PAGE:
In the latest issue of Inspire the world’s only English-language magazine produced for Jihadis, by Jihadis, senior Al Qaeda propagandists welcome the revolution:
“The mujahedeen around the world are going through a moment of elation,” Mr. Awlaki wrote in a new issue of the English-language Qaeda magazine Inspire, “and I wonder whether the West is aware of the upsurge of mujahedeen activity in Egypt, Tunisia, Libya, Yemen, Arabia, Algeria and Morocco?”
Mr. Awlaki’s four-page essay, titled “The Tsunami of Change,” is among a handful of statements by Al Qaeda’s leaders countering the common view among Western analysts that the terrorist network looks irrelevant at a time of change unprecedented in the modern Middle East. In ousting the rulers of Tunisia and Egypt and threatening other Arab leaders, a core of secular-leaning demonstrators have called for democracy and generally avoided violence — all at odds with Al Qaeda’s creed as it tries to instill rigid Islamist rule across the world.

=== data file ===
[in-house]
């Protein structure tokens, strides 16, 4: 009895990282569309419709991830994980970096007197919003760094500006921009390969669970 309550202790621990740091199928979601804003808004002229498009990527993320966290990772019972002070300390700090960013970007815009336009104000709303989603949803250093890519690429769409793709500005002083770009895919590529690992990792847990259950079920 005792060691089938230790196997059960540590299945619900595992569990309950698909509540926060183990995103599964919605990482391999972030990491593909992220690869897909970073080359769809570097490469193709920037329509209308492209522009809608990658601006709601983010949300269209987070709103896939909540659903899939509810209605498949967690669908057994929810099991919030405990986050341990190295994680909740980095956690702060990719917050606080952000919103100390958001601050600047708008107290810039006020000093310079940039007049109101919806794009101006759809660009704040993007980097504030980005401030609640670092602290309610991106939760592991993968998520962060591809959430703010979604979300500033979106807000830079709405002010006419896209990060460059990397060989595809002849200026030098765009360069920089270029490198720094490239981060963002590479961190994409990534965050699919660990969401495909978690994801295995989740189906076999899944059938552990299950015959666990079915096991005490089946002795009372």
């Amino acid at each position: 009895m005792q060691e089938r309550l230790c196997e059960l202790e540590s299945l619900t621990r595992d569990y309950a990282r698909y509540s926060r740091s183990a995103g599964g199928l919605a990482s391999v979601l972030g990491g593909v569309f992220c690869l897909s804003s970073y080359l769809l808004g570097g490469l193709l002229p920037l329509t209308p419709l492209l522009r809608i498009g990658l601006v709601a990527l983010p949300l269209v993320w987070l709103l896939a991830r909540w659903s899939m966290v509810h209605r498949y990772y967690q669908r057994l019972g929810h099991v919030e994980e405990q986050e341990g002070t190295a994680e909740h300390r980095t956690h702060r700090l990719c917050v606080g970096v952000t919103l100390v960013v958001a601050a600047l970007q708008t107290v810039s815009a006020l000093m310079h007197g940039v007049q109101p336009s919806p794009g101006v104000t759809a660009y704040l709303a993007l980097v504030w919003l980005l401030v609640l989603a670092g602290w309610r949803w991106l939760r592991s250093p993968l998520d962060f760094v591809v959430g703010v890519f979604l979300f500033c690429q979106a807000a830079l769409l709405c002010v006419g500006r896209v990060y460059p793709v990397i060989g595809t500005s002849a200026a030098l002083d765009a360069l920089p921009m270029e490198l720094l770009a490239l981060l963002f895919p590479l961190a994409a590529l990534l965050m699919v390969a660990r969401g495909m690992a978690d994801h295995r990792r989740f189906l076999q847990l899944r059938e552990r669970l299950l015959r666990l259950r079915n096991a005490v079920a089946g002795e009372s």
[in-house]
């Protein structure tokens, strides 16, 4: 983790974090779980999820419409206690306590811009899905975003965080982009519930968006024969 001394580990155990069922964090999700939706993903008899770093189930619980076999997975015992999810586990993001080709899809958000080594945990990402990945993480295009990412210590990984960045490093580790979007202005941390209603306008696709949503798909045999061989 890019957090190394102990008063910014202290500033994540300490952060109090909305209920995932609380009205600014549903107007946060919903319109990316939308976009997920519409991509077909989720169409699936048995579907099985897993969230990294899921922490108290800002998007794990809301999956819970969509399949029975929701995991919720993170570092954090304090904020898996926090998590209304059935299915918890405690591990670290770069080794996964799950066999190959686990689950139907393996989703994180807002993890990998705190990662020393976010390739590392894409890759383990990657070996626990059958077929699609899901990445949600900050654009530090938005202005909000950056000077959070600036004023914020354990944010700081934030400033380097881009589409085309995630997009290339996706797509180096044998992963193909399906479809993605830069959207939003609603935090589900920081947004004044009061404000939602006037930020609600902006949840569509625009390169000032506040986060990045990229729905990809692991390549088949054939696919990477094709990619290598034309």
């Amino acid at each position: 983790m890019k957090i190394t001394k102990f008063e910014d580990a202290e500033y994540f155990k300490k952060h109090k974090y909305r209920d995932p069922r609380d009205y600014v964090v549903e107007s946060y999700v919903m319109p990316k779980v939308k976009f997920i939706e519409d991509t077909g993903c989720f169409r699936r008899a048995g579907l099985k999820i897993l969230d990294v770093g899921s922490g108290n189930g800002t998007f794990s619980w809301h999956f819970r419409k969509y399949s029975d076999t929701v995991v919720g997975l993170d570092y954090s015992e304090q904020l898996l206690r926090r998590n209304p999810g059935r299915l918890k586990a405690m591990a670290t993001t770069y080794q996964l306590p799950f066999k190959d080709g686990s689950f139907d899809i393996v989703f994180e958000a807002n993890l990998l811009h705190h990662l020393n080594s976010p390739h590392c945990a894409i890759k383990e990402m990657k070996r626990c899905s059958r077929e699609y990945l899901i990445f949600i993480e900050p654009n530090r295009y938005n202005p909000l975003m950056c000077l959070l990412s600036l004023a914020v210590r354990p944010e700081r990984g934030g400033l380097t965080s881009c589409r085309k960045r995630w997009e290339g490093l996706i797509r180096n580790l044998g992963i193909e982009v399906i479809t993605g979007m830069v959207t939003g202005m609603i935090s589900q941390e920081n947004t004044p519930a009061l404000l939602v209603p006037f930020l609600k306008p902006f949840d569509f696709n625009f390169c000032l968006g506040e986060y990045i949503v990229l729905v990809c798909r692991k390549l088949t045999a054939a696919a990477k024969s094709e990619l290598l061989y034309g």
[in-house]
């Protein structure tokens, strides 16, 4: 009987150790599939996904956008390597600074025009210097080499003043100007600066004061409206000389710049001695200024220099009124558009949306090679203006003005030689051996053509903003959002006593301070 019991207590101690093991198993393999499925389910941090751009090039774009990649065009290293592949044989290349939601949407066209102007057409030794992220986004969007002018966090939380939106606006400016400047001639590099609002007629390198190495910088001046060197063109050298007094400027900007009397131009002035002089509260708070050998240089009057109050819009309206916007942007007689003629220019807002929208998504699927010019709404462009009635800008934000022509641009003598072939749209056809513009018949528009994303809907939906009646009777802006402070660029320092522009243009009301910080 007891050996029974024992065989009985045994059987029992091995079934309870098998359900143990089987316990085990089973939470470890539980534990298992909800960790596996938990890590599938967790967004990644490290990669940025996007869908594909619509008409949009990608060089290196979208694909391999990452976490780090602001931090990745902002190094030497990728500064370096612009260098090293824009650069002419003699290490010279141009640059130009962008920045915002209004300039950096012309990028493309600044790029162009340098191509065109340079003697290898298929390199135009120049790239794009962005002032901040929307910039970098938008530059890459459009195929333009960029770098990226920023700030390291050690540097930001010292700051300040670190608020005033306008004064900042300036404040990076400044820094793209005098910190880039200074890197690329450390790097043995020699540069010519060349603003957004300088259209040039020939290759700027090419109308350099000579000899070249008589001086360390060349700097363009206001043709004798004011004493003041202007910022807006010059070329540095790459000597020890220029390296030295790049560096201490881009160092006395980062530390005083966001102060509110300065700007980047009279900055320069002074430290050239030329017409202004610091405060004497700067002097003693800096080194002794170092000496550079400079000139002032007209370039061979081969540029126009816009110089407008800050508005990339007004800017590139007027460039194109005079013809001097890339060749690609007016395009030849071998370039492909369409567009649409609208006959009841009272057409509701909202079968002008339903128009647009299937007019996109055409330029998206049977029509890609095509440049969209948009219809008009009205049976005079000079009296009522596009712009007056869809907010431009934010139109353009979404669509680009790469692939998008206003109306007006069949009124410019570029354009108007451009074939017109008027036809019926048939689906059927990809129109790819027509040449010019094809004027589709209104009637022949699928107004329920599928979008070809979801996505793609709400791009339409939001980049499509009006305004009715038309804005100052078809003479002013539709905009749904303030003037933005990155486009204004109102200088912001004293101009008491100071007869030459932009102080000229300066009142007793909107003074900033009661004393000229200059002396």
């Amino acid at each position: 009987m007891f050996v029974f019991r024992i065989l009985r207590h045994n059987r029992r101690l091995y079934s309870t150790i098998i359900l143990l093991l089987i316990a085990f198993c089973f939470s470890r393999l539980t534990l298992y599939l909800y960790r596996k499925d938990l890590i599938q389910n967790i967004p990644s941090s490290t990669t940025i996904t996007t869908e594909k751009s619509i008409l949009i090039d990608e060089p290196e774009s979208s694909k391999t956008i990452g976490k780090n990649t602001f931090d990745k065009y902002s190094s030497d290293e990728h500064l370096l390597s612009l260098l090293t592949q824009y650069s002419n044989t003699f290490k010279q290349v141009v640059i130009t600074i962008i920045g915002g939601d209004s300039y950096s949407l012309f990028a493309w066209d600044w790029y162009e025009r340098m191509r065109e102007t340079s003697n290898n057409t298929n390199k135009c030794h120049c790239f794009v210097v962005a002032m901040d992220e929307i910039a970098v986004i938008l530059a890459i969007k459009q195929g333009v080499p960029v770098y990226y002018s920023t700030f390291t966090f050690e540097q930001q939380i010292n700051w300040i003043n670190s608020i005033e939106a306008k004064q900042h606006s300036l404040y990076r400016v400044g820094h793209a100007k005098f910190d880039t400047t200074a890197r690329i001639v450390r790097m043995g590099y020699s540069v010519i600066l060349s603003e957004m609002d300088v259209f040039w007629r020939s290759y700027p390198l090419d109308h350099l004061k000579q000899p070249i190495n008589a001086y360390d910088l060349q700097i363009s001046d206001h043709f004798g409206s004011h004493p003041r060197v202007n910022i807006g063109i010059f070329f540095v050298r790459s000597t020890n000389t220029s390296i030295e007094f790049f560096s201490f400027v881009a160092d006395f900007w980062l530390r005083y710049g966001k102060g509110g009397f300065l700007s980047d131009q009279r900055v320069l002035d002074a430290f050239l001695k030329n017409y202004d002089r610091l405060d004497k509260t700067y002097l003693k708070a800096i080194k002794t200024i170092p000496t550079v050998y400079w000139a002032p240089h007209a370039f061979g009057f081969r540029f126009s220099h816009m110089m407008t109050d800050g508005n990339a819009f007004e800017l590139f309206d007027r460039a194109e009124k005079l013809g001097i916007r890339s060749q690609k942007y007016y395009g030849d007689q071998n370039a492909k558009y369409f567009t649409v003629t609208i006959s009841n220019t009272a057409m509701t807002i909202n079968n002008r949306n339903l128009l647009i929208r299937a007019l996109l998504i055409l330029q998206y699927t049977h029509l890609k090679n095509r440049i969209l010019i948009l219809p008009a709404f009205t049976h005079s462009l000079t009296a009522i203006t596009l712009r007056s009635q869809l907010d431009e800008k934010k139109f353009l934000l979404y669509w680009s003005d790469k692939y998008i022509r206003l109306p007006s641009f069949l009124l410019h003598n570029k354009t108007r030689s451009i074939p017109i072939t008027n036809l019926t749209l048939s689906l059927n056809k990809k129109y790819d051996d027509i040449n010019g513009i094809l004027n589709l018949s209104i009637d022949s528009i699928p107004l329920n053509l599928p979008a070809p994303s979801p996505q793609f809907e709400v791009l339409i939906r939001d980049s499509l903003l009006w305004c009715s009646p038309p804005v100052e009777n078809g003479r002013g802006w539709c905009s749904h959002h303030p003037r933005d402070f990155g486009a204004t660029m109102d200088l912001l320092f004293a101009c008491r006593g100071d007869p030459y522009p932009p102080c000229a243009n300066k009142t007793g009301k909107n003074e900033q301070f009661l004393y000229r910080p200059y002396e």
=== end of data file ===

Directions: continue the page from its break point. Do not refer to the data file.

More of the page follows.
Mr. Awlaki’s essay is more colloquial and confident, asserting that the momentous change in Arab countries left Western leaders “confused, worried, and unhappy for the departure of some of its closest and most reliable friends.”
He quotes American commentators who describe the uprisings as a refutation of Al Qaeda, including Secretary of State Hillary Rodham Clinton’s assertion last month that “the success of peaceful protests has discredited the extremists.”
Mr. Awlaki, who is thought to be hiding in Yemen, argues that such conclusions are premature. “The outcome doesn’t have to be an Islamic government for us to consider what is occurring to be a step in the right direction,” he writes.